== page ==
decreases effectiveness.
Inhaled drug therapy is less painful than
injection and is relatively comfortable.
The number and variability of device types
confuses patients and clinicians.
The lack of standardized technical information on
inhalers for clinicians reduces effectiveness.
Hazards of Aerosol Therapy
Hazards associated with aerosol drug therapy may occur as a result of the type and dose of
the inhaled medication, the aerosol generator being used, the aerosol administration technique, and the environment. Hazards of aerosol therapy can impact the patient receiving therapy, as well as care providers and bystanders.
Hazards for Patients
Adverse Reaction: Most hazards associated with aerosol therapy are attributed to adverse reactions to the drug being used. Therefore, inhaled medications should be administered with caution. Types of adverse reactions include headache, insomnia, and tachycardia and/or
nervousness with adrenergic agents, local topical effects with anticholinergics, and systemic/
local effects of corticosteroids.16,17 If any adverse reactions are seen during aerosol drug therapy, the treatment should be ended. Patients should be advised to notify their health care
provider should any of these reactions occur during home administration.
Paradoxical Bronchospasm: Administering a cold and high-density bronchodilator aerosol
may induce bronchospasm in patients with asthma or other respiratory diseases.17-19 If bronchospasm occurs during aerosol therapy, then therapy should be stopped. If it persists, the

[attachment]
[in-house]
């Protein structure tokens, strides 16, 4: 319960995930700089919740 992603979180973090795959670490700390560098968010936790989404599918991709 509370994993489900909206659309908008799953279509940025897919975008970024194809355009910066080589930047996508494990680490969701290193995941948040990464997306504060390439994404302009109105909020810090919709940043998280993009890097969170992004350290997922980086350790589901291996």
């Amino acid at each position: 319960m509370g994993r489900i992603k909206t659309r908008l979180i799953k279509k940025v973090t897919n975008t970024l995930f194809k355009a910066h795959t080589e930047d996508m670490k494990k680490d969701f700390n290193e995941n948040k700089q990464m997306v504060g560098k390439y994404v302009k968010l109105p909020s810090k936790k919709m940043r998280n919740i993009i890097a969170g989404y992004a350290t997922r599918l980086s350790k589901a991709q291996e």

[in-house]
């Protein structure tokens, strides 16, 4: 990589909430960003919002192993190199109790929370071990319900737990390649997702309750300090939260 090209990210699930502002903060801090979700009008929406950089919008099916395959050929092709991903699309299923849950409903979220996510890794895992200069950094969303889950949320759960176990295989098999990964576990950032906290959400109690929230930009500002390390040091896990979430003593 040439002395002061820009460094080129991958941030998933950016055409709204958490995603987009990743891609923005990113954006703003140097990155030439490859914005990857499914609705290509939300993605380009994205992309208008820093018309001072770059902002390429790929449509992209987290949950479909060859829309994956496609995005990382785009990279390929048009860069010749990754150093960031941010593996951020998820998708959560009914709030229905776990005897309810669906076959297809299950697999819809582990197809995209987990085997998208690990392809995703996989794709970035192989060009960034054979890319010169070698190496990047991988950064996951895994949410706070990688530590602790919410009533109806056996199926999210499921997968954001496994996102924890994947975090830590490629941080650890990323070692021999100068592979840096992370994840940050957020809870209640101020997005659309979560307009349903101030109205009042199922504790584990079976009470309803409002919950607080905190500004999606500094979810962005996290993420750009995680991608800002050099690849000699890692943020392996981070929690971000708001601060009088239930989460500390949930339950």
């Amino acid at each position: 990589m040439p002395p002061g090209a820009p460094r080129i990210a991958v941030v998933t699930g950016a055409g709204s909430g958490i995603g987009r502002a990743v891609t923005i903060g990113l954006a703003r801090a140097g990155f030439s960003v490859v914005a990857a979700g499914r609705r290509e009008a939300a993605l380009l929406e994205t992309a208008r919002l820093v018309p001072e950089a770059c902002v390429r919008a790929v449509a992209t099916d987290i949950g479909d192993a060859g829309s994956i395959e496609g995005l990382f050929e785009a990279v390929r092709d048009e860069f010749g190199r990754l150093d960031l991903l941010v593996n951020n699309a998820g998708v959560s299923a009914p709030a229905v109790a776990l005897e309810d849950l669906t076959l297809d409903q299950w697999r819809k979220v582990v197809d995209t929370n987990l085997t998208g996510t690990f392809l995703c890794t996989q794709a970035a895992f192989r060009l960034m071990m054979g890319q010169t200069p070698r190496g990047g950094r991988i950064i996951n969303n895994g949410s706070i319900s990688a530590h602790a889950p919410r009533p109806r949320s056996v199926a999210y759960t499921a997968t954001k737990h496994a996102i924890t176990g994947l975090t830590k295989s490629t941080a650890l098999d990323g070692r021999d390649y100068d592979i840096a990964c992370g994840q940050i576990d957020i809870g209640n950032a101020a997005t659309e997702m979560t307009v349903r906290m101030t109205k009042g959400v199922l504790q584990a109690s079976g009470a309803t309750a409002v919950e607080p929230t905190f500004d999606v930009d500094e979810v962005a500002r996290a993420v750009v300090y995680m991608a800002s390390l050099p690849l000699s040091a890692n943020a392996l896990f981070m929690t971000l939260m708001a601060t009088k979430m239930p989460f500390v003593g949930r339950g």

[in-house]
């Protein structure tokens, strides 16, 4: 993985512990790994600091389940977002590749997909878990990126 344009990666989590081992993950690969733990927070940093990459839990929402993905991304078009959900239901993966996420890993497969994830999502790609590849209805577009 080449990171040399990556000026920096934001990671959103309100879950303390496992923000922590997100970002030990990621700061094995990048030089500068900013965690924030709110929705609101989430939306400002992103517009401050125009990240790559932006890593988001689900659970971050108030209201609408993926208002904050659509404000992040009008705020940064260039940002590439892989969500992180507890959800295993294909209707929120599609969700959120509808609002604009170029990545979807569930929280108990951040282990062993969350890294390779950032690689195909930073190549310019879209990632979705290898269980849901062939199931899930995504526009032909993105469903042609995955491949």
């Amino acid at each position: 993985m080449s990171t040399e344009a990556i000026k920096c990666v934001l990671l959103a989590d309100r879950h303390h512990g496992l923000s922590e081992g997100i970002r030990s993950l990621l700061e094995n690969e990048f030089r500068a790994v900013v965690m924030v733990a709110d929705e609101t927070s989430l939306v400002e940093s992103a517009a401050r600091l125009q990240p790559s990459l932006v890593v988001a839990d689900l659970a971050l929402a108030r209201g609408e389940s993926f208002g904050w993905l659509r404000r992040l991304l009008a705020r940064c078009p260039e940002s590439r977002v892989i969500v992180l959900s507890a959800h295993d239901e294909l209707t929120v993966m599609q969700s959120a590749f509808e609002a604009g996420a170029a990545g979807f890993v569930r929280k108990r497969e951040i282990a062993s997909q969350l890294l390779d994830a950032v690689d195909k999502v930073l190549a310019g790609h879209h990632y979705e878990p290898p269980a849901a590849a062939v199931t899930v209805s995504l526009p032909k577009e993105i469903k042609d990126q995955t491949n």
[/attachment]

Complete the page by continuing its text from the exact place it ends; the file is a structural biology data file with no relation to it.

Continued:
health care provider should be notified.
Drug Concentration: In both jet and ultrasonic nebulizers, drug concentration may increase
significantly during aerosol therapy.20-22 An increase in drug concentration may be due to evaporation, heating, or the inability to nebulize suspensions efficiently.17,19,22,23 As a result of
changes in drug concentration, the dose of the drug remaining in the nebulizer at the end of
aerosol therapy is increased, and the patient is exposed to higher concentrations of inhaled
medications.
13
American Association for Respiratory Care
Infection: It has been well documented that aerosol generators can be contaminated with bacteria and increase the risk of infection in patients with respiratory diseases.24-29 The risk of
transmission of an infection is dependent upon duration of exposure to drugs with pathogens
and the procedures taken by health care providers to avoid pathogen exposure. Proper practices
of medication handling, device cleaning, and frequent disinfecting of nebulizer parts can
greatly reduce this risk.
Eye Irritation: Inhaled medications delivered with a face mask may inadvertently deposit in the
eyes and result in eye irritation. Improving the interface between the face mask and patient
may eliminate this problem and increase the amount of drug delivered to the distal airways.
Therefore, caution should be exercised when using a face mask during aerosol drug administration.
Hazards for Care Providers and Bystanders